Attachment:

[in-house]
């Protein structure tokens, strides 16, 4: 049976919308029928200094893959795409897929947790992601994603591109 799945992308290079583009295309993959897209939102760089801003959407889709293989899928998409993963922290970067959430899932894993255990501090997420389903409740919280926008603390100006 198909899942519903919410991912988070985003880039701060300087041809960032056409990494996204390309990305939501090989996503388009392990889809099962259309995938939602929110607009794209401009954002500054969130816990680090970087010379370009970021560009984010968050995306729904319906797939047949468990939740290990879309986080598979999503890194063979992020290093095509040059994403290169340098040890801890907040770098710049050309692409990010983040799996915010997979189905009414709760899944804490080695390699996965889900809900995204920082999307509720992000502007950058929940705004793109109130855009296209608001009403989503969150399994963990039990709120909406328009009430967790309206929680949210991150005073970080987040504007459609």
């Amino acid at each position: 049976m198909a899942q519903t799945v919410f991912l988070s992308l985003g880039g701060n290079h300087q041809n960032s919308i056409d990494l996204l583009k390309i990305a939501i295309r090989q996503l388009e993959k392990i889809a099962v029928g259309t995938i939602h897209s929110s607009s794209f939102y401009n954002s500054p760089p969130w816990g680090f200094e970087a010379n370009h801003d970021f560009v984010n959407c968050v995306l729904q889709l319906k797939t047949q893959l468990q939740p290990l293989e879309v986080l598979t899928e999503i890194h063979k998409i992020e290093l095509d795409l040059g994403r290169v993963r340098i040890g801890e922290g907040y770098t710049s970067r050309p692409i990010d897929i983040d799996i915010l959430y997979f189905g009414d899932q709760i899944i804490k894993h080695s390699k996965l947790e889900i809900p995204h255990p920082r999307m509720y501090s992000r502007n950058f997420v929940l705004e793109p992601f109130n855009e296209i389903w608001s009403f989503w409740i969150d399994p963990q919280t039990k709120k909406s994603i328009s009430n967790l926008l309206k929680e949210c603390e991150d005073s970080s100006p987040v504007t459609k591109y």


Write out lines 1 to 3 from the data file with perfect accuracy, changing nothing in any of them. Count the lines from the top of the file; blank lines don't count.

[in-house]
């Protein structure tokens, strides 16, 4: 049976919308029928200094893959795409897929947790992601994603591109 799945992308290079583009295309993959897209939102760089801003959407889709293989899928998409993963922290970067959430899932894993255990501090997420389903409740919280926008603390100006 198909899942519903919410991912988070985003880039701060300087041809960032056409990494996204390309990305939501090989996503388009392990889809099962259309995938939602929110607009794209401009954002500054969130816990680090970087010379370009970021560009984010968050995306729904319906797939047949468990939740290990879309986080598979999503890194063979992020290093095509040059994403290169340098040890801890907040770098710049050309692409990010983040799996915010997979189905009414709760899944804490080695390699996965889900809900995204920082999307509720992000502007950058929940705004793109109130855009296209608001009403989503969150399994963990039990709120909406328009009430967790309206929680949210991150005073970080987040504007459609």
């Amino acid at each position: 049976m198909a899942q519903t799945v919410f991912l988070s992308l985003g880039g701060n290079h300087q041809n960032s919308i056409d990494l996204l583009k390309i990305a939501i295309r090989q996503l388009e993959k392990i889809a099962v029928g259309t995938i939602h897209s929110s607009s794209f939102y401009n954002s500054p760089p969130w816990g680090f200094e970087a010379n370009h801003d970021f560009v984010n959407c968050v995306l729904q889709l319906k797939t047949q893959l468990q939740p290990l293989e879309v986080l598979t899928e999503i890194h063979k998409i992020e290093l095509d795409l040059g994403r290169v993963r340098i040890g801890e922290g907040y770098t710049s970067r050309p692409i990010d897929i983040d799996i915010l959430y997979f189905g009414d899932q709760i899944i804490k894993h080695s390699k996965l947790e889900i809900p995204h255990p920082r999307m509720y501090s992000r502007n950058f997420v929940l705004e793109p992601f109130n855009e296209i389903w608001s009403f989503w409740i969150d399994p963990q919280t039990k709120k909406s994603i328009s009430n967790l926008l309206k929680e949210c603390e991150d005073s970080s100006p987040v504007t459609k591109y």